Ajip Rosidi (b. 31 January 1938) is an Indonesian poet and short story writer. As of 1983 he has published 326 works in 22 different magazines.
Rosidi was born on 31 January 1938, in Jatiwangi, Majalengka, West Java. He attended the School of the People, Jatiwangi, in 1950; District VIII Junior High School Jakarta in 1953; and Parks Associate, Student Park Jakarta in 1956. He began his literary career at the age of fourteen years. Since 1952, his works began to appear in magazines such as "Indonesia", "Indonesia Pulpit", "Arena/Ploy", "Confrontation" and "Zenith Platform".
As a child, he read numerous translated works in both Indonesia and Sundanese. He is also known as Sundanese Poet. After reading a guide to writing, Rosidi began writing poems and short stories. His first short story was published in the children's section of Indonesia Raya when he was 12. By the age of 15, his work was being published in local magazines. He was paid between Rp 25 and Rp 125 per piece, a considerable amount of money then. Two years later, he released his first collection of short stories, published under the title Tahun-tahun Kematian (Years of Death). He subsequently dropped out of high school to focus on writing. At age 17, he attended African American author Richard Wright's lecture "Seniman dan Masaalahnja" (The Artist and His Problems) at the Balai Budaja in Jakarta.
Rosidi's works have been translated into many foreign languages, published in anthologies or as a book, in Dutch, Chinese, English, Japanese, Perands, Croatia, and Russia. He has also translated many biographies. He served as editor of numerous magazines, including Suluh Pelajar (Student Torch) from 1953 to 1955, and Prosa in 1955. In 1962, together with writer Ramadhan KH, Harris Obon, and Tatang Suryaatmadja, he founded the Publisher Kiwari. From 1964 to 1970 he served as the director of the publishing house Tjupumanik, along with the publishers Duta Rakyat from 1965 to 1968 and Dunia Pustaka Jaya from 1971 to 1979. During the years 1965-67, he became the founder and chief editor of "Weekly Sundanese", later referred to as "Madjalah Sundanese", which was published in Bandung. In 1968 he proposed Ali Sadikin, the then governor of Jakarta, to form the Jakarta Arts Council (DKJ), in which he served as the chairman for three consecutive periods from 1972-1981. Meanwhile, during the years 1966 to 1975, he also served as the head of the Association of Sundanese Writers. In 1971, he led the National Library Publisher Jaya (Jaya Raya Foundation). In 1973, Congress IKAPI chose Rosidi as the chairman of the agency. For the period 1976-79, he was re-elected for the same.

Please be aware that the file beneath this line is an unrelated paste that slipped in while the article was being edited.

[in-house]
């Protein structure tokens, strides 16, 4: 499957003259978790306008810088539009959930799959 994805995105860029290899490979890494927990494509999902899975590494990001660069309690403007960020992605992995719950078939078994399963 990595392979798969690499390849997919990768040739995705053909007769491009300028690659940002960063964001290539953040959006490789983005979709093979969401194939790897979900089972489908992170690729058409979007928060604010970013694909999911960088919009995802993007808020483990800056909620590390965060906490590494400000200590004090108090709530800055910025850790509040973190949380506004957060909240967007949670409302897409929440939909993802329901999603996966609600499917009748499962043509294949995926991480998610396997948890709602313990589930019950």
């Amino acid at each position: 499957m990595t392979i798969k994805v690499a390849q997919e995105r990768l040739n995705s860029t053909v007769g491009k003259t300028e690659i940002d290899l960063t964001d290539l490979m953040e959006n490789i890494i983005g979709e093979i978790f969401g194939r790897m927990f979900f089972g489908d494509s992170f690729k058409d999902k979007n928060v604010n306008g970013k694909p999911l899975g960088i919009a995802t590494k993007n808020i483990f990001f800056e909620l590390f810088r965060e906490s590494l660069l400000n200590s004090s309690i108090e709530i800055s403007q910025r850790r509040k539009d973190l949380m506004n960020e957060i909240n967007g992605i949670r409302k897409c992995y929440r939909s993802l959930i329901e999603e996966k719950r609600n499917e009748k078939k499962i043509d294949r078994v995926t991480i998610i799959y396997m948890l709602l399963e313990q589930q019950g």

In 1981, Rosidi served as Guest Lecturer of Indonesian language and literature at the Osaka University of Foreign Studies (Gaikokugo Daikagu Osaka) in Osaka, Japan, Professor Extraordinary at the Tenri Daigaku, Nara from 1983–1994, and Kyoto Sangyo Daigaku, Kyoto from 1983-1996. While in Japan he also taught at the Asahi Cultural Center. In 2003, he retired and returned to Indonesia. In 2004, he became the general manager of Sundanese-language monthly magazine, Cupumanik.
On 31 January 2008 Rosidi released his autobiography, Hidup Tanpa Ijasah (Living Without a Diploma). The launching ceremony was held at Padjadjaran University. On 31 January 2011, he was awarded a Doctorate Honoris Causa from the field of Cultural Studies, Faculty of Letters, University of Padjadjaran. As of 2008, Rosidi resides in Pabelan, Magelang.
Rosidi has worked to preserve Sundanese culture as well as other cultures of Indonesia, promoting the continued use of local languages and awarding the Rancage Literary Award to works in Sundanese; he provides two other awards for works in Javanese and Balinese. He founded and led the research project and folklore Pantun Sundanese (PPP-FS), during the period 1970-1973. In 2000 he wrote Encyclopedia: Encyclopedia of Culture Sundanese. He encourages research on ancient Sundanese manuscripts. He asserts that from about 200 ancient Sundanese manuscripts found so far, only about 23 scripts can be read. Rosidi has expressed reservations regarding what he views as the commercialization of culture, citing the existence of Indonesia's Ministry of Culture and Tourism as proof that culture is being sold.